Fresh is best when it comes to picking produce — and it doesn’t get any fresher than home- or locally-grown.
Plenty of fruits, vegetables and herbs can easily be grown at home, and gardening with your family can be fun, educational and rewarding. Did you know that grocery store produce is often picked before the fruit or vegetable has fully ripened? Growing your own produce is a great way to ensure that you are getting fresh, ripe produce every time. Here are some tips for starting a home garden:
Produce that is kid-friendly and easy to grow inside:
- Basil, cilantro, thyme and sage (can be grown at a sunny window right in your kitchen)
- Tomatoes (make sure these are next to a window with lots of sun!)
Produce that grows well in outdoor pots:
- Greens (lettuce, spinach, kale and collards grow best in lower, indirect light)
- Citrus fruits (need lots of sunlight and should be planted in the ground or deep pots)
- Root vegetables (plant carrots, beets, potatoes and parsnips in deep containers)
Each fruit or vegetable has different sun and water needs. Find out what kind of light (direct, indirect, low light or shade) you might have in your home and plan your plants accordingly. Make sure you’re working with good potting soil and that your plants have adequate space to grow. For step-by-step instructions on starting your own edible garden, check out First 5 LA’s DIY with Kids: Grow Your Own Tomato and Basil Plants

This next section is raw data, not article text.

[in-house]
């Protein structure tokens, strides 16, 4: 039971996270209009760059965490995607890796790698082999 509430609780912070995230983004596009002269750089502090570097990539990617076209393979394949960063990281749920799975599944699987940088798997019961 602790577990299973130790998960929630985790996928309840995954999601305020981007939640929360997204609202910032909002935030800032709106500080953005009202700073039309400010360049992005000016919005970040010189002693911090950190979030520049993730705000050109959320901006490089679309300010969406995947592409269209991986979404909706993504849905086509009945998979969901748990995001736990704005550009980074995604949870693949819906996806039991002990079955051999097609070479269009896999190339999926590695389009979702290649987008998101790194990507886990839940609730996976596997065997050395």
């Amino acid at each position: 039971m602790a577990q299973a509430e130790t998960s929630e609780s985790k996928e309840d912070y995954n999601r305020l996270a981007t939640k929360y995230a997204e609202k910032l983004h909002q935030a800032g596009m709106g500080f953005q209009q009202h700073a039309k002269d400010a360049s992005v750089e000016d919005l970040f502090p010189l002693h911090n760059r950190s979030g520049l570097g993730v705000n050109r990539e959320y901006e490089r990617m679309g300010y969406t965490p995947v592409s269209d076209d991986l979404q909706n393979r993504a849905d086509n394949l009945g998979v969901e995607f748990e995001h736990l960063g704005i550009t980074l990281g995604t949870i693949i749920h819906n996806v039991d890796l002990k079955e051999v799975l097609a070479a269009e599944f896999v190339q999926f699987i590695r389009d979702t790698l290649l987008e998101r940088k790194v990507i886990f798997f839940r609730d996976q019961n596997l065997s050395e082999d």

Plan a Community Crop Swap
A crop swap is a great way to engage your community and try different fruits and veggies for free. Crop swaps are gatherings where local home-produce growers can trade their produce with one another.
- Find other people who are interested in a crop swap. There are plenty of resources online, as well as an app called that finds local swappers in your area.
- Set some guidelines. Make sure the crop swap is trade-only and that there is no cash involved.
- Get involved in your community. Hand out fliers, post online, etc. Tell your neighbors with fruit trees about your crop swap. These trees often go unnoticed and their fruit goes uneaten.
If you don’t have space to grow a garden at home, community gardens allow you to rent a plat to grow your own fruits and vegetables. The Los Angeles Community Garden Council has a map of community garden locations in L.A. County.
L.A. County farmers’ markets offer California-grown, fresh and seasonal fruits and vegetables, juices, breads, free-range meats, eggs, cheese and much more. Many farmers’ markets have fun activities for the whole family, like arts and crafts, live music and healthy cooking demonstrations — making farmers’ markets a great excursion the whole family can enjoy. In addition, many local farmers’ markets accept WIC vouchers and EBT cards. Please check with your local WIC agency for more information.
Many organizations support and encourage home gardens and urban farming. The following nonprofits have programs that facilitate fruit tree and vegetable plant distribution to communities: